A waste management company should have assessed the competency of a licensed heavy vehicle driver before allowing him to operate a manual vacuum truck, the Supreme Court of South Australia (the Supreme Court) has affirmed in an appeal from the Magistrates Court.
In August 2014, a driver employed by Cleanaway Operations Pty Ltd (Cleanaway) lost control of a vacuum truck while descending a steep section of the South Eastern Freeway. After reaching a speed of 151.9km/h, the truck collided with other vehicles at the intersection of the South Eastern Freeway, Cross Road and Portrush Road. As a result of the accident, two people were killed and the truck driver and another person were seriously injured.
The essential factual finding made by the Magistrate, on which the convictions rested, was that Cleanaway failed to ensure the driver was competent to select the proper gearing for the truck on his descent along the South Eastern Freeway. Cleanaway was convicted on 8 counts of committing section 32 offences under the Work Health and Safety Act 2011 (Cth) (WHS Act).
Cleanaway appealed to the Supreme Court on several grounds, including that the Magistrate had erred in finding it was reasonably practicable to assess the competence of the driver to drive down the freeway.
Chief Justice Kourakis dismissed the appeal on this ground, despite the fact the driver held a heavy vehicle licence.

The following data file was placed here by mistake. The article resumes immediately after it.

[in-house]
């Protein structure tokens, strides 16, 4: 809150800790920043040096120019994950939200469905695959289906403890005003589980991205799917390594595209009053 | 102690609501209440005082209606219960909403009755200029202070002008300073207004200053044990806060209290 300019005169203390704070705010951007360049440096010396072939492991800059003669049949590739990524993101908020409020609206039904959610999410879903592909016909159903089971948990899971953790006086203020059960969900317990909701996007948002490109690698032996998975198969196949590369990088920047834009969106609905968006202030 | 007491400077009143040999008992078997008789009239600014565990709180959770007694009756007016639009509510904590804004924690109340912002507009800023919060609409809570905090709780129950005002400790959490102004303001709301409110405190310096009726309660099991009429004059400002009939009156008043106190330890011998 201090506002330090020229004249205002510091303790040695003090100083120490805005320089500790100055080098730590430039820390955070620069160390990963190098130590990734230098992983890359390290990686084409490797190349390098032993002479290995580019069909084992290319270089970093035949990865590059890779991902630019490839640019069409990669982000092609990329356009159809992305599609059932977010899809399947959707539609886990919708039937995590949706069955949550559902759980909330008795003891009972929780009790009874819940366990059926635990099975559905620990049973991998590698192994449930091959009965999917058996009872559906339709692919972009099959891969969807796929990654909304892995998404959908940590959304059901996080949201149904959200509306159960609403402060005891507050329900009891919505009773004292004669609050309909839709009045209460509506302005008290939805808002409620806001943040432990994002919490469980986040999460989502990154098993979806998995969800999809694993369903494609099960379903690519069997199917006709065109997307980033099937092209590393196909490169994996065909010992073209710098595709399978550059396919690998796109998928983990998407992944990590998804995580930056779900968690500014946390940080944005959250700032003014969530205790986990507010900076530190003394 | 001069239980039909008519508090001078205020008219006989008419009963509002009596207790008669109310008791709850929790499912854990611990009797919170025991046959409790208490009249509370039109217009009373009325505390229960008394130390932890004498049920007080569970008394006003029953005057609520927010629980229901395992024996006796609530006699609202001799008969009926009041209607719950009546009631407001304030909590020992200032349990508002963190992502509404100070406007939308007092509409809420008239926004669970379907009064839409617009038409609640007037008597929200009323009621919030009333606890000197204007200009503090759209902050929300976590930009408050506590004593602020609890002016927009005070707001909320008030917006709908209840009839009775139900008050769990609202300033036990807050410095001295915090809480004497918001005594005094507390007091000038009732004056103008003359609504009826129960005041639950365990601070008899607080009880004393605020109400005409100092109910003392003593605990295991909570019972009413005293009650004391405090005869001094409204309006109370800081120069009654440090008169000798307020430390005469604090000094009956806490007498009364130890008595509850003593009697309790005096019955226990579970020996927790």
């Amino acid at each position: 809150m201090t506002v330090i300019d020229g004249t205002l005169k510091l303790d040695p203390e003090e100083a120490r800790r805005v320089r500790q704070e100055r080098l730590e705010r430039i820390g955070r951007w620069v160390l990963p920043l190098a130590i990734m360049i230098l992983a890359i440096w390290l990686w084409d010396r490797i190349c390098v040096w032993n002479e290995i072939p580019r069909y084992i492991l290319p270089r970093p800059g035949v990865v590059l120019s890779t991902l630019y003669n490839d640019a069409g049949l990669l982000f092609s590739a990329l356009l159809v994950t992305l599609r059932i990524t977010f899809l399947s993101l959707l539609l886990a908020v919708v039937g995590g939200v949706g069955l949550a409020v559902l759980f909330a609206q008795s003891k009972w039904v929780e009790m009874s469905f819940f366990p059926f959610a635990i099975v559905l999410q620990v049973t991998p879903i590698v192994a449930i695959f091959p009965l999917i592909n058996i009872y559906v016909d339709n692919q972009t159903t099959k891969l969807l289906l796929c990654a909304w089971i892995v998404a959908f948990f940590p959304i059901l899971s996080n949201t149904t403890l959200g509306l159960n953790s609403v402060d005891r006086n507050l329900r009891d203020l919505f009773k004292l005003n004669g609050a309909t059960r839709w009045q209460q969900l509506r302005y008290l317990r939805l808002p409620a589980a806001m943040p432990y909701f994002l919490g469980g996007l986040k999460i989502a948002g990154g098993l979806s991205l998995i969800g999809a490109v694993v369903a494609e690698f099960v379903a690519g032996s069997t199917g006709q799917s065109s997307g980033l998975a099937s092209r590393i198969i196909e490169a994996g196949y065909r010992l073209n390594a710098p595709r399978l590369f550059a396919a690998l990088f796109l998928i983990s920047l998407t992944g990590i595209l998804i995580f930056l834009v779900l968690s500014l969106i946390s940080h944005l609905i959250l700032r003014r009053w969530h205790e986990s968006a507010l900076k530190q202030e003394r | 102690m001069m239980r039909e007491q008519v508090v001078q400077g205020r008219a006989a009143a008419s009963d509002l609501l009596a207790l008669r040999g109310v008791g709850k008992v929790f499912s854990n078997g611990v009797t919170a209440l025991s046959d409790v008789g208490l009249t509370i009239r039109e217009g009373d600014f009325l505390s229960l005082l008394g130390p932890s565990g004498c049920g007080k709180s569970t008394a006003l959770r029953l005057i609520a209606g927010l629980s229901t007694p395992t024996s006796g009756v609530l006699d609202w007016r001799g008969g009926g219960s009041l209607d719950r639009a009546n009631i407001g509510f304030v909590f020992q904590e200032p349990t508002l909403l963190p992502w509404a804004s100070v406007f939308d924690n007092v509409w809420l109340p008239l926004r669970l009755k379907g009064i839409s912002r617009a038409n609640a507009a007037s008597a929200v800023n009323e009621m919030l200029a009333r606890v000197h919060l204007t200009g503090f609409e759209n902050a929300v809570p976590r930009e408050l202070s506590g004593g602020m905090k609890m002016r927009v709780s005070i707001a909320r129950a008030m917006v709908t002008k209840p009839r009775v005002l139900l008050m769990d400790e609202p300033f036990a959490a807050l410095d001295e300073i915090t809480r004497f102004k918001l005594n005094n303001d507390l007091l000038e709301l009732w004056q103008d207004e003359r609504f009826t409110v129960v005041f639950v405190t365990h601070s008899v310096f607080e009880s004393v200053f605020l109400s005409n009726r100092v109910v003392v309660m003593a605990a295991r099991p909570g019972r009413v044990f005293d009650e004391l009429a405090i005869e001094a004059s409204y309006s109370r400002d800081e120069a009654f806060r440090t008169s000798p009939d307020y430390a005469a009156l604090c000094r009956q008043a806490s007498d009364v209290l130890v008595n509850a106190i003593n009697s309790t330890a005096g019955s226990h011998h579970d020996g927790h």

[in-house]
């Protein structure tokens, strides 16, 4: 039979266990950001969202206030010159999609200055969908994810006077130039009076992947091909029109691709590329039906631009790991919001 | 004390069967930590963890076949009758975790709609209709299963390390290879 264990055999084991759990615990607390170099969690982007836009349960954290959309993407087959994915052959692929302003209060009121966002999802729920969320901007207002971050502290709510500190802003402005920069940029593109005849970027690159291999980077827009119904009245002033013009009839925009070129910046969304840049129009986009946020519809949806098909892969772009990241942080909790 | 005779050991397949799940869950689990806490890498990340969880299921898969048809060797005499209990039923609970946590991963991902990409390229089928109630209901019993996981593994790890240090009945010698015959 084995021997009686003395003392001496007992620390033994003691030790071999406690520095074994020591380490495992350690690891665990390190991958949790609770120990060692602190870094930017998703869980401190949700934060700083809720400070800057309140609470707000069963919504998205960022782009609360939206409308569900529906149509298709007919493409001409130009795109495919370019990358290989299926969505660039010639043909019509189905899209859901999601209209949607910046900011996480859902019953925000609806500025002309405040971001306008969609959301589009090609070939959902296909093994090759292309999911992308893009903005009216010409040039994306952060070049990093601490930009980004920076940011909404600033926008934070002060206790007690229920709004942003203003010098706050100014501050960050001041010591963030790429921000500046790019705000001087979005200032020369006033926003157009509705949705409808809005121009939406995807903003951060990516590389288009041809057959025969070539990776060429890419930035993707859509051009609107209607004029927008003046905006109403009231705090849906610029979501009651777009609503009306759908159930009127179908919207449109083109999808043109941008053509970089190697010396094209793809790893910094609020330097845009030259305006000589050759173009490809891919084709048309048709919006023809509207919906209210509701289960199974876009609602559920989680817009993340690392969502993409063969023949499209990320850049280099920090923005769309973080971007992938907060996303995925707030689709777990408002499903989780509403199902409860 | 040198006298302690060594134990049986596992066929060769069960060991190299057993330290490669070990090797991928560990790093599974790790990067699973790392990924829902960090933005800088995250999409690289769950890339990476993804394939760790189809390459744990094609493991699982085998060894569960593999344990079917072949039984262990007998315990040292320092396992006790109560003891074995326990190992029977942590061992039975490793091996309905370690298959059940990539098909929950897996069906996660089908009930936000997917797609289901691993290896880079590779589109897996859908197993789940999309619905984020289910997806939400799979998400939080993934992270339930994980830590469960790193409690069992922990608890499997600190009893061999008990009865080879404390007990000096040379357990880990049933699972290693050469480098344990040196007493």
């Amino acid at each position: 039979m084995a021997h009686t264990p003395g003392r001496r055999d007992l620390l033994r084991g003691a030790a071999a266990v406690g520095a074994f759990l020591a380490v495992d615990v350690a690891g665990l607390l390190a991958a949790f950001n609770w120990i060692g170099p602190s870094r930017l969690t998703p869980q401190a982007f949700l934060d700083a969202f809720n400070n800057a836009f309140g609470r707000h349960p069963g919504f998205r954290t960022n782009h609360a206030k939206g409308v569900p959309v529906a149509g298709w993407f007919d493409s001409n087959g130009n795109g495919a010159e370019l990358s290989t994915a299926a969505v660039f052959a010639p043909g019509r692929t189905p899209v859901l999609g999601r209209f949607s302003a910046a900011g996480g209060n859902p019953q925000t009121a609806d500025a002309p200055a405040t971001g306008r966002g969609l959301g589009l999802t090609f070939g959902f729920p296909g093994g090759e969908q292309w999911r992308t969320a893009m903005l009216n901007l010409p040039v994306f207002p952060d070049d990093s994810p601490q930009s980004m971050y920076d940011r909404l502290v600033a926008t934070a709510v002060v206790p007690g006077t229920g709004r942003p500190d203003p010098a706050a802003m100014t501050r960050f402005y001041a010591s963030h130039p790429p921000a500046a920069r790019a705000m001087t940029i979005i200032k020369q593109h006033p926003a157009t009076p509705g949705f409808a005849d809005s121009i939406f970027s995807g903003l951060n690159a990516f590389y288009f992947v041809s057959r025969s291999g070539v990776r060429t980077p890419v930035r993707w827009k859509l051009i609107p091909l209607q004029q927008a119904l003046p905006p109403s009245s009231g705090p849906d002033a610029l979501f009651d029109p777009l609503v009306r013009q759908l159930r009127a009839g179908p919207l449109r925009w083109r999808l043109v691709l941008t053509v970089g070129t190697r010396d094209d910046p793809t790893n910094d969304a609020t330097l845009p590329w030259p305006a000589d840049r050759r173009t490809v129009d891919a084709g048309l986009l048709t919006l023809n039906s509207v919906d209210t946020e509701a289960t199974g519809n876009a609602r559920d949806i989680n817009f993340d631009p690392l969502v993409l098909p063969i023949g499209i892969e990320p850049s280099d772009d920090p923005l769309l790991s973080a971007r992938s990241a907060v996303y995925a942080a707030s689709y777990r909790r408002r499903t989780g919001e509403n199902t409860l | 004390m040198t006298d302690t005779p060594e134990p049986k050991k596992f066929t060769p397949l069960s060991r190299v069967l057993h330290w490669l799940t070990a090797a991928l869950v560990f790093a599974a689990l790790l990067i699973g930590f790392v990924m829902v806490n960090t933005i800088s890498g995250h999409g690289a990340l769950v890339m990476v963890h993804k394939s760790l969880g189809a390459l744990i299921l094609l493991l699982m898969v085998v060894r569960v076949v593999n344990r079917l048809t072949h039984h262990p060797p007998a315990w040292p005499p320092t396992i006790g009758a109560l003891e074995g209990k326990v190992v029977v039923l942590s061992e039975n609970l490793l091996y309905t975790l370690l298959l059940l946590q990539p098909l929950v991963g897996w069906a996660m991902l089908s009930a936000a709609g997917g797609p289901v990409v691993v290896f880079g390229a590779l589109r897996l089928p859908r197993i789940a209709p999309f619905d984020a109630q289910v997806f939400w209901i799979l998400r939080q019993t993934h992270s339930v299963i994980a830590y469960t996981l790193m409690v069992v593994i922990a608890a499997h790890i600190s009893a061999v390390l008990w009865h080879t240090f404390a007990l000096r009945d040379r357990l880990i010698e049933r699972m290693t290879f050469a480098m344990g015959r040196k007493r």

According to His Honour, heavy vehicle licences ensure “a minimum, but not always sufficient, standard of competency”.
His Honour stated the need to assess drivers’ competence was recognised by Cleanaway because it employed a person to assess the competency of new drivers. In this case, the driver’s competency had been assessed only in respect of automatic trucks. However, he was not assessed in operating manual trucks, even though the ability to make appropriate gear changes was an important safeguard against the risk of collision.
While Cleanaway was unsuccessful in overturning all its convictions, Chief Justice Kourakis did set aside 6 out of the 8 convictions on the basis of duplicity. His Honour ruled that Cleanaway had committed a single breach of the duty owed to its workers (s 19(1)), and a single breach of the duty owed to other persons (s 19(2)).
Causation element in section 32 of the WHS Act?
A separate ground of appeal argued by Cleanaway related to the causation element in a section 32 offence (s 32).
The company argued the Magistrate had erred in finding the causation element was satisfied simply by proof that reasonably practicable measures would have reduced the relevant risk.
Instead, Cleanaway argued the prosecution should have been required to prove the failure to implement those measures was a significant and substantial cause of the relevant people being exposed to the risk of death or injury.
However, in the opinion of Chief Justice Kourakis, “no question of causation arises”. His Honour stated: “on a proper construction of s 32 of the Act the only connection which must be proved between the exposure to risk and the alleged breach of duty is that there were reasonably practicable measures which, if adopted by the PCBU, would have materially reduced the risk to which workers or others were exposed even if the risk substantially arose out of circumstances for which the PCBU was not responsible.”
Thus, although faulty brakes on the truck may also have contributed to the collision, the prosecution had satisfied the requirement to prove a system for assessing the competency of drivers would have reduced the risk of collision.
The full case of Cleanaway Operations Pty Ltd v Hanel  SASC 52 can be accessed here.